Any staff member who wishes to fly to a country for work must put their case to a committee, explaining why it is important strategically in terms of the impact the charity is creating through its work. “You can’t just arbitrarily book a flight, there has to be a good reason for it,” Dean adds.
Flying is also a big problem for an international charity like Tearfund, which launched a new environmental policy back in 2019. As a Christian charity that works with churches in over 50 of the world’s poorest countries, flights are the biggest challenge to reduce its carbon emissions.
We’re making progress on reducing the number of flights we take without compromising our ability to support the communities that we work in. In the current financial year, all departments across Tearfund reduced their flights when compared to pre-pandemic levels: by 30% for UK-based departments and by 14% for international teams. When we do have to fly, we offset our international air travel with the offsetting company Climate StewardsSpokesperson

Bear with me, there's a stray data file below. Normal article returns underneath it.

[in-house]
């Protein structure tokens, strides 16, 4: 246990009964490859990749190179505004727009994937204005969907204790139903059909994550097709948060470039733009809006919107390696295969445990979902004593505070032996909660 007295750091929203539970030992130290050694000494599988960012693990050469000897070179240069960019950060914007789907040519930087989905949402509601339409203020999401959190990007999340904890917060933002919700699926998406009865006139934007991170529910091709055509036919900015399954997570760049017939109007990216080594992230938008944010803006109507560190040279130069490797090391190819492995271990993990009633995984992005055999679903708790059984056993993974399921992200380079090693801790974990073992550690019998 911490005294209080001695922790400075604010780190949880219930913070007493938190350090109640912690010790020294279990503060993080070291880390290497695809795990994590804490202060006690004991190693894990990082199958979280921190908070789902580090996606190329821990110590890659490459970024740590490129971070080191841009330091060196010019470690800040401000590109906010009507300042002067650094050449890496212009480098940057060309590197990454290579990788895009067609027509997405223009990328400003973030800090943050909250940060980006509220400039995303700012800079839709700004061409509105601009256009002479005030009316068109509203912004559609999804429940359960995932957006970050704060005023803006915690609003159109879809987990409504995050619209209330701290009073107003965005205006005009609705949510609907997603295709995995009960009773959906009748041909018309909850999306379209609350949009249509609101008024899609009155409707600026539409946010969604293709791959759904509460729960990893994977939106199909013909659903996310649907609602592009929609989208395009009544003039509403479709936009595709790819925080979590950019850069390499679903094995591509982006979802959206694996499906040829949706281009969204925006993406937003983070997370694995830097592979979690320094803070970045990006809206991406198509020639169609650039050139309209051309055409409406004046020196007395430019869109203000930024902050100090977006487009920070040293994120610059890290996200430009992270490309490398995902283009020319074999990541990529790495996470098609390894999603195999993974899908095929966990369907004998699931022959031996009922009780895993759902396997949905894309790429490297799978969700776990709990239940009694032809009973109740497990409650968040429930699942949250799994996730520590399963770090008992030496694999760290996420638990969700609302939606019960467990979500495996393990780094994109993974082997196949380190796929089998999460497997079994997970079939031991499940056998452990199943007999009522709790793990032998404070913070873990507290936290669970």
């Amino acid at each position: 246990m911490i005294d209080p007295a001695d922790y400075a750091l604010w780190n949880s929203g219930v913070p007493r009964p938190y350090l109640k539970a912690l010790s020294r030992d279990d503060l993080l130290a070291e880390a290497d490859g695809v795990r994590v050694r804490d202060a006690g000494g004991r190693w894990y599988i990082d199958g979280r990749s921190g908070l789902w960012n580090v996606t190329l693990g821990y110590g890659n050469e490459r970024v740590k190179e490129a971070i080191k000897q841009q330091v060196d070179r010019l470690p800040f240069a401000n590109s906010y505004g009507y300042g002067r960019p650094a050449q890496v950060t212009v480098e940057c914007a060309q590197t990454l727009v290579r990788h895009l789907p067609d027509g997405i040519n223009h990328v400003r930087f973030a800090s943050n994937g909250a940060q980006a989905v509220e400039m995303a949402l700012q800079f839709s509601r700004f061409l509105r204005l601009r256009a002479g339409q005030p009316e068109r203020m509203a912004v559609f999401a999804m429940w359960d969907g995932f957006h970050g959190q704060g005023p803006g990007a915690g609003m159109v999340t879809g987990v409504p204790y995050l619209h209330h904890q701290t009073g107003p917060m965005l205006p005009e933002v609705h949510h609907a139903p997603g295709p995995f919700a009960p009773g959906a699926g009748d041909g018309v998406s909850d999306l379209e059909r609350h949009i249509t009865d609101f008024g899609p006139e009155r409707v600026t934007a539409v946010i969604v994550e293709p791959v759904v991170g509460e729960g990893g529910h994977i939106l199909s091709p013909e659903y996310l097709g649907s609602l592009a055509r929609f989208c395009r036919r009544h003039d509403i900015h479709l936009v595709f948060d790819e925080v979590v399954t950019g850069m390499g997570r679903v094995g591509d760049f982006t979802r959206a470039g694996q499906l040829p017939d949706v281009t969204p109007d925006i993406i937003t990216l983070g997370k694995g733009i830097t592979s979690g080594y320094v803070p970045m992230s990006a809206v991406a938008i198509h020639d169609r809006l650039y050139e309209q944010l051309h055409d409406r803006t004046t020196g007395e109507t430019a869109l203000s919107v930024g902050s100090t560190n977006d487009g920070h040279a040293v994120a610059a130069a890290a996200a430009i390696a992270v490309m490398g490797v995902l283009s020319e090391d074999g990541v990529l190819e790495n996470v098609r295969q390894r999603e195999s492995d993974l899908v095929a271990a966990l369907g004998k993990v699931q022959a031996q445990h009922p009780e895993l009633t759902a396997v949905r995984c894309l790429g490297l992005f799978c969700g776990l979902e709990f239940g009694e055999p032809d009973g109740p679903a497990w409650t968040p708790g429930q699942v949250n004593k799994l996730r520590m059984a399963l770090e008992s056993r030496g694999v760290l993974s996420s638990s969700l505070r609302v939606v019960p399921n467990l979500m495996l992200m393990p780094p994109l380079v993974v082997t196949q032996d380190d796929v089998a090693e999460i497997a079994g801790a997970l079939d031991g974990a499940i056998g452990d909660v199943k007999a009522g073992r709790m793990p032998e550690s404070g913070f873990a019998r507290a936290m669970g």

Closer to home, Ashden implemented a policy of vegan-only food for the numerous events it runs alongside its awards to reduce its dependency on “high carbon meat-based products”.
For Dean, the main difficulty is to find innovative ways to meet the net-zero challenge. “What is the best practice to get to net zero as an organisation? We need to share and learn from others a bit more.”
This is a concern shared by Taylor. How can one measure the environmental impact organisations are having, she asks, be they charitable or not? “How do we capture that measurement and monitor it in a way that means we can evidence that we’re achieving what we say we’re trying to achieve?”
The other challenge, she argues, is that the sector has to navigate two other crises at once: the Covid-19 pandemic and the cost-of-living crisis. “These are existential threats for a lot of charities and so while their desire to focus on sustainability and net zero is strong, the nature of these issues is such that there’s a danger it slips down people’s agenda. However pressing other agendas are for charities, ESG and net zero have to be in the top five things they’re thinking about.